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Patronage Versus Professionalism in New Security Institutions

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Journal Article

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Barnard College New York United States

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Where do effective military and police institutions come from in a society that is not already based on the rule of law In particular, can informal militias based on patronclient relations be successfully reformed or integrated into professional and effective state security institutions We do not have good answers to these questions. Yet the United States and its allies are wrestling with them daily in many locations around the globe. My goal in this article is to examine what we do know about historical and recent situations that to some degree mirror these current challenges, and to draw out some unexpected practical suggestions about what might work on the ground. These questions originally grew out of my research on warlords. Warlords are individuals who control small pieces of territory through a combination of force and patronage, acting in defiance of genuine state sovereignty but with the collusion of weak states and their leaders. footnote 1 The relationship of warlords and their informal militias to state actors is bargained and based on personal ties. Warlord militias are not implacably hostile to the state or resentful of de jure state sovereignty over the territory where they operate. In most cases, state leaders have actually informally granted them de facto control over particular territories. This situation creates obvious challenges for internationally supported security sector reform efforts in places such as Afghanistan. footnote 2 But these questions have relevance beyond cases of warlordism, too.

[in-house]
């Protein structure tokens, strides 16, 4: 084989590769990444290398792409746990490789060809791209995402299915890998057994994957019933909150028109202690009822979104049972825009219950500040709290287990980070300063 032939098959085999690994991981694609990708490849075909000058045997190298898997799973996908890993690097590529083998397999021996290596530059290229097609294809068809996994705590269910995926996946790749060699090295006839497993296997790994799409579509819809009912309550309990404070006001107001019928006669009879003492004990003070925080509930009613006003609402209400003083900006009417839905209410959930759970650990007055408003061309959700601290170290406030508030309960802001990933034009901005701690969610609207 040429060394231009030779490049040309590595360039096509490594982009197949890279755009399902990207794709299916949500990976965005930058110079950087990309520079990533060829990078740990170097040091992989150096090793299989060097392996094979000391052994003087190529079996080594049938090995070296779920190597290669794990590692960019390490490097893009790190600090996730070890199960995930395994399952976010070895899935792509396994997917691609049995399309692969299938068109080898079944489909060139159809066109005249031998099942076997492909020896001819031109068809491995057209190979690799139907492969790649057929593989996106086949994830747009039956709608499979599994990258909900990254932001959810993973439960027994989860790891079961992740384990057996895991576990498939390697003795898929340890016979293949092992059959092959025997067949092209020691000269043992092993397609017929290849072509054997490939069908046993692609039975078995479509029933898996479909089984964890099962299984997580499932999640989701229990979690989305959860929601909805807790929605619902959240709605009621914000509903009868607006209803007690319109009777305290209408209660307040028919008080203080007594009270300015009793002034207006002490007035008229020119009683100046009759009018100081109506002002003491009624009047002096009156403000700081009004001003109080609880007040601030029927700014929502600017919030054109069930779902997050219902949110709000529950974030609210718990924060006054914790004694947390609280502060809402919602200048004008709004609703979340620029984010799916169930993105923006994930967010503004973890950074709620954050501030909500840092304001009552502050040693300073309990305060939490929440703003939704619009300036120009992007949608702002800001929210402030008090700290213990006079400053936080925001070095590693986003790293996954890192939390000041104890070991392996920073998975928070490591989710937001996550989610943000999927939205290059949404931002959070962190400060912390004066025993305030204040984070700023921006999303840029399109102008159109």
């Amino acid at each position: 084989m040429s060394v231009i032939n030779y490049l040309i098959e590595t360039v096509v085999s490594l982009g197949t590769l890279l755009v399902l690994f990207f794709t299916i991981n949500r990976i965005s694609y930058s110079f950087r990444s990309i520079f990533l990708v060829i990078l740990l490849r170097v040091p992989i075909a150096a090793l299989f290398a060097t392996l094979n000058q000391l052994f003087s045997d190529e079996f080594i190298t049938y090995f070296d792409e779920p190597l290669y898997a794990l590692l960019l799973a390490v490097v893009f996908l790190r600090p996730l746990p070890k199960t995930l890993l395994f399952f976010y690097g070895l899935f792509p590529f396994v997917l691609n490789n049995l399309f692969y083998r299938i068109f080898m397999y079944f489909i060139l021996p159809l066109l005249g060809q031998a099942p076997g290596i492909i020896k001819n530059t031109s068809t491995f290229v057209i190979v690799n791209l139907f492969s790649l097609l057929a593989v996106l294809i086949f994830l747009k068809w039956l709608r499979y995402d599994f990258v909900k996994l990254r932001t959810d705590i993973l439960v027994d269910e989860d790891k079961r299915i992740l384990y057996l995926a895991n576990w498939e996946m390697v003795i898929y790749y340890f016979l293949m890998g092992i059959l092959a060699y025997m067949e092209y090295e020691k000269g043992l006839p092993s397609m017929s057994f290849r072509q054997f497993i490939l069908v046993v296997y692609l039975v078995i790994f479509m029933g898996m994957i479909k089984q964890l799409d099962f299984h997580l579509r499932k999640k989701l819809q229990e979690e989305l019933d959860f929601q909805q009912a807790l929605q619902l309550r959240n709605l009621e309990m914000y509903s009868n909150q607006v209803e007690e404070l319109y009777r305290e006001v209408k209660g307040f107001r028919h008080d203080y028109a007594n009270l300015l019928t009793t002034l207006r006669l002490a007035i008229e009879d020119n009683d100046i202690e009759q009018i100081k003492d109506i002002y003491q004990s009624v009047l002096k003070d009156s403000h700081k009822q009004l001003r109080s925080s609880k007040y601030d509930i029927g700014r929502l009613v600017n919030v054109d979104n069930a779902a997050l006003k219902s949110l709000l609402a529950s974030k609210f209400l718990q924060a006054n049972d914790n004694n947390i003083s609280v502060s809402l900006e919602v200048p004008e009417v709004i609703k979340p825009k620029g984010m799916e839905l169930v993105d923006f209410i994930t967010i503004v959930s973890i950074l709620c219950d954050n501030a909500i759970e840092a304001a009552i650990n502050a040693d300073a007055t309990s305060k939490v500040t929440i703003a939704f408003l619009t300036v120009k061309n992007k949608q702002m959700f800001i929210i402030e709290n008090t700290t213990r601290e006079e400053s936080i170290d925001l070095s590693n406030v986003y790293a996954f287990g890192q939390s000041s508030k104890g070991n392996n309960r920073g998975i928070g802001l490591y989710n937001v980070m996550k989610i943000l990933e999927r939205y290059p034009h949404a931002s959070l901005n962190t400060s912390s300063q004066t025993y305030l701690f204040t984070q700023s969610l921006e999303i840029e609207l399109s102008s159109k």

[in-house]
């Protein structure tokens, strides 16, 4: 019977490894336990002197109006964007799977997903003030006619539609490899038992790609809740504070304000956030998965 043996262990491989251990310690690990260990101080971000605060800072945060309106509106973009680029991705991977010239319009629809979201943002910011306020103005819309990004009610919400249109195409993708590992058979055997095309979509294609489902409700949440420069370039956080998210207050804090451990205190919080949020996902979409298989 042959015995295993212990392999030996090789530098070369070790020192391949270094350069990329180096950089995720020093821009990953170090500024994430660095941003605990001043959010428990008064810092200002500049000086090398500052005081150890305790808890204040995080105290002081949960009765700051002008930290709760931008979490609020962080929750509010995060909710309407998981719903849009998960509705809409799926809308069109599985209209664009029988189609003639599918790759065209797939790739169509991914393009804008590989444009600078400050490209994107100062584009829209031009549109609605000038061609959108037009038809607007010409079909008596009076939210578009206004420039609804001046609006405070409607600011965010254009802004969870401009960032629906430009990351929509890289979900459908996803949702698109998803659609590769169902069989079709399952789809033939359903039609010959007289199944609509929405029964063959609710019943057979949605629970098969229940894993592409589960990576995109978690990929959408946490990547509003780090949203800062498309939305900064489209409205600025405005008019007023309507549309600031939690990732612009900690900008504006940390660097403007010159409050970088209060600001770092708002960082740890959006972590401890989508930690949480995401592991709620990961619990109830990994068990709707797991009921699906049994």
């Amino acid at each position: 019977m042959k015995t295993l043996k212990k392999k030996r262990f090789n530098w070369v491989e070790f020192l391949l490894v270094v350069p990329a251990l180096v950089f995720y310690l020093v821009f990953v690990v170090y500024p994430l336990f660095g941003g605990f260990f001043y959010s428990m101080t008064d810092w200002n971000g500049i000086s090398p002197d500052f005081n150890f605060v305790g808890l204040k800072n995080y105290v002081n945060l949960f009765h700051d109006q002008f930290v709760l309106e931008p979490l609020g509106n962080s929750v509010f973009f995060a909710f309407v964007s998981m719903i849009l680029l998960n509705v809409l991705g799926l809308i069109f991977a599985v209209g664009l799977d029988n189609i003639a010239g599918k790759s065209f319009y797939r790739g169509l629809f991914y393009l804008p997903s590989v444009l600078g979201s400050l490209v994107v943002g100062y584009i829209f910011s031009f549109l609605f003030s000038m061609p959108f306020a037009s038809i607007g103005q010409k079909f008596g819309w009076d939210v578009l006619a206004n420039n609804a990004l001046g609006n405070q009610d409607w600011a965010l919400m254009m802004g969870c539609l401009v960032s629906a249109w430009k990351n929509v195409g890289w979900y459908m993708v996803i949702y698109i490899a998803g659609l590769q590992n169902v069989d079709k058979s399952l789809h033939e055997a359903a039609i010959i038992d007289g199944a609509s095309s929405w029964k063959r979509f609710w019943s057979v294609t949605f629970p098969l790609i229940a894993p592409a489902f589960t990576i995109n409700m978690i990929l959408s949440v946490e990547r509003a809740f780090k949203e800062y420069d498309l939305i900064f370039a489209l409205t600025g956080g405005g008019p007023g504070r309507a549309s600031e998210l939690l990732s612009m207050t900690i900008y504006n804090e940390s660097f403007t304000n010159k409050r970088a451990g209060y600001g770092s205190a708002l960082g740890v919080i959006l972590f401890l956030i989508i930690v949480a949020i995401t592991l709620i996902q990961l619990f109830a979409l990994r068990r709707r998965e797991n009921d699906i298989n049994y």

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  • Government and Political Science

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